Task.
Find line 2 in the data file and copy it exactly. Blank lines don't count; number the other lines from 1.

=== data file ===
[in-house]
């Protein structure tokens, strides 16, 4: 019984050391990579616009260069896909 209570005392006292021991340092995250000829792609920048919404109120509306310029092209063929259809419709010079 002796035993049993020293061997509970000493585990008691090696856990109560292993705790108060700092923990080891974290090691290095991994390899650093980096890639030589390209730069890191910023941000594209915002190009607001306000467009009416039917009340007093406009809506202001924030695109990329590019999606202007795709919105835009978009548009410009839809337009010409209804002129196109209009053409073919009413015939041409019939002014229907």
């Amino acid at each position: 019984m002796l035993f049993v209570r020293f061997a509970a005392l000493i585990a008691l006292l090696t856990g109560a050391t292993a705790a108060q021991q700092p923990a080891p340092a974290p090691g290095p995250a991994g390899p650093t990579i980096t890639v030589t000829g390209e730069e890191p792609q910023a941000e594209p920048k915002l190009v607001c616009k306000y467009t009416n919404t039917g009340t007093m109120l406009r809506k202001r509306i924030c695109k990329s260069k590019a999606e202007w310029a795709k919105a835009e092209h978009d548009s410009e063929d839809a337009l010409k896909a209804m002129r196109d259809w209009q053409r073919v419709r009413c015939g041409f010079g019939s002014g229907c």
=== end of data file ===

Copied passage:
């Protein structure tokens, strides 16, 4: 019984050391990579616009260069896909 209570005392006292021991340092995250000829792609920048919404109120509306310029092209063929259809419709010079 002796035993049993020293061997509970000493585990008691090696856990109560292993705790108060700092923990080891974290090691290095991994390899650093980096890639030589390209730069890191910023941000594209915002190009607001306000467009009416039917009340007093406009809506202001924030695109990329590019999606202007795709919105835009978009548009410009839809337009010409209804002129196109209009053409073919009413015939041409019939002014229907």